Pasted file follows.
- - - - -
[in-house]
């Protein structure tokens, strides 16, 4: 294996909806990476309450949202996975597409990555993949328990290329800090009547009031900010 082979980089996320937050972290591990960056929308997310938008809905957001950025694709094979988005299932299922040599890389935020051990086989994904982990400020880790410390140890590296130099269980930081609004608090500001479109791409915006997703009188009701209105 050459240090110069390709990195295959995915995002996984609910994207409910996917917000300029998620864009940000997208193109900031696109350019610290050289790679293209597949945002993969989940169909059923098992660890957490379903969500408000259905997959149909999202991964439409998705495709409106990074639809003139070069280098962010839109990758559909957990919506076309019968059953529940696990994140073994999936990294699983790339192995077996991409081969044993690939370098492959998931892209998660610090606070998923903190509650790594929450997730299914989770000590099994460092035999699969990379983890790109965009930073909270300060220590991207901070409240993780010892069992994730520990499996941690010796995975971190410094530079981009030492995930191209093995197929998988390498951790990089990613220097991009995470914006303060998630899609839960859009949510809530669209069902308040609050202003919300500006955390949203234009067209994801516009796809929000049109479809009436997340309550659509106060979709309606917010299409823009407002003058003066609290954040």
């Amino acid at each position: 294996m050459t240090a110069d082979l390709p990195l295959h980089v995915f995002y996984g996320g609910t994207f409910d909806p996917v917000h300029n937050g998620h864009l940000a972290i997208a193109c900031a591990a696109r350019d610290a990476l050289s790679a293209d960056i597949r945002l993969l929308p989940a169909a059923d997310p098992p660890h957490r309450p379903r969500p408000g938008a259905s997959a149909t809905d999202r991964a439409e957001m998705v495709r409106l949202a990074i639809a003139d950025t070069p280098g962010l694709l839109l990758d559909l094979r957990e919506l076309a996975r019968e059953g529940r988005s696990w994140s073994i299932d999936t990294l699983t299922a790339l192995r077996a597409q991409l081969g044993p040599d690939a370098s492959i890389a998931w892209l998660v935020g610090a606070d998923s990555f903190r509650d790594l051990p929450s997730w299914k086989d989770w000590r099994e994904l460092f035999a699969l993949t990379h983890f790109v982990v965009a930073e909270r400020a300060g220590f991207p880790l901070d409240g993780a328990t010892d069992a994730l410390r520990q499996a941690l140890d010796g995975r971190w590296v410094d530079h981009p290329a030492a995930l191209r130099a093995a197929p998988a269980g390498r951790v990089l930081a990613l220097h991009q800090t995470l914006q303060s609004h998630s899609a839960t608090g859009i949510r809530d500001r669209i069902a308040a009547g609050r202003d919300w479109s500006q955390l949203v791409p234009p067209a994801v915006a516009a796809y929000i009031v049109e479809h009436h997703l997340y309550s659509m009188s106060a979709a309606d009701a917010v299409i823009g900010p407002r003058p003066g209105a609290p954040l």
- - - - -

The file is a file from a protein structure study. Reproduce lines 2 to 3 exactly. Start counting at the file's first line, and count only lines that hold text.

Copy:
């Protein structure tokens, strides 16, 4: 294996909806990476309450949202996975597409990555993949328990290329800090009547009031900010 082979980089996320937050972290591990960056929308997310938008809905957001950025694709094979988005299932299922040599890389935020051990086989994904982990400020880790410390140890590296130099269980930081609004608090500001479109791409915006997703009188009701209105 050459240090110069390709990195295959995915995002996984609910994207409910996917917000300029998620864009940000997208193109900031696109350019610290050289790679293209597949945002993969989940169909059923098992660890957490379903969500408000259905997959149909999202991964439409998705495709409106990074639809003139070069280098962010839109990758559909957990919506076309019968059953529940696990994140073994999936990294699983790339192995077996991409081969044993690939370098492959998931892209998660610090606070998923903190509650790594929450997730299914989770000590099994460092035999699969990379983890790109965009930073909270300060220590991207901070409240993780010892069992994730520990499996941690010796995975971190410094530079981009030492995930191209093995197929998988390498951790990089990613220097991009995470914006303060998630899609839960859009949510809530669209069902308040609050202003919300500006955390949203234009067209994801516009796809929000049109479809009436997340309550659509106060979709309606917010299409823009407002003058003066609290954040």
């Amino acid at each position: 294996m050459t240090a110069d082979l390709p990195l295959h980089v995915f995002y996984g996320g609910t994207f409910d909806p996917v917000h300029n937050g998620h864009l940000a972290i997208a193109c900031a591990a696109r350019d610290a990476l050289s790679a293209d960056i597949r945002l993969l929308p989940a169909a059923d997310p098992p660890h957490r309450p379903r969500p408000g938008a259905s997959a149909t809905d999202r991964a439409e957001m998705v495709r409106l949202a990074i639809a003139d950025t070069p280098g962010l694709l839109l990758d559909l094979r957990e919506l076309a996975r019968e059953g529940r988005s696990w994140s073994i299932d999936t990294l699983t299922a790339l192995r077996a597409q991409l081969g044993p040599d690939a370098s492959i890389a998931w892209l998660v935020g610090a606070d998923s990555f903190r509650d790594l051990p929450s997730w299914k086989d989770w000590r099994e994904l460092f035999a699969l993949t990379h983890f790109v982990v965009a930073e909270r400020a300060g220590f991207p880790l901070d409240g993780a328990t010892d069992a994730l410390r520990q499996a941690l140890d010796g995975r971190w590296v410094d530079h981009p290329a030492a995930l191209r130099a093995a197929p998988a269980g390498r951790v990089l930081a990613l220097h991009q800090t995470l914006q303060s609004h998630s899609a839960t608090g859009i949510r809530d500001r669209i069902a308040a009547g609050r202003d919300w479109s500006q955390l949203v791409p234009p067209a994801v915006a516009a796809y929000i009031v049109e479809h009436h997703l997340y309550s659509m009188s106060a979709a309606d009701a917010v299409i823009g900010p407002r003058p003066g209105a609290p954040l």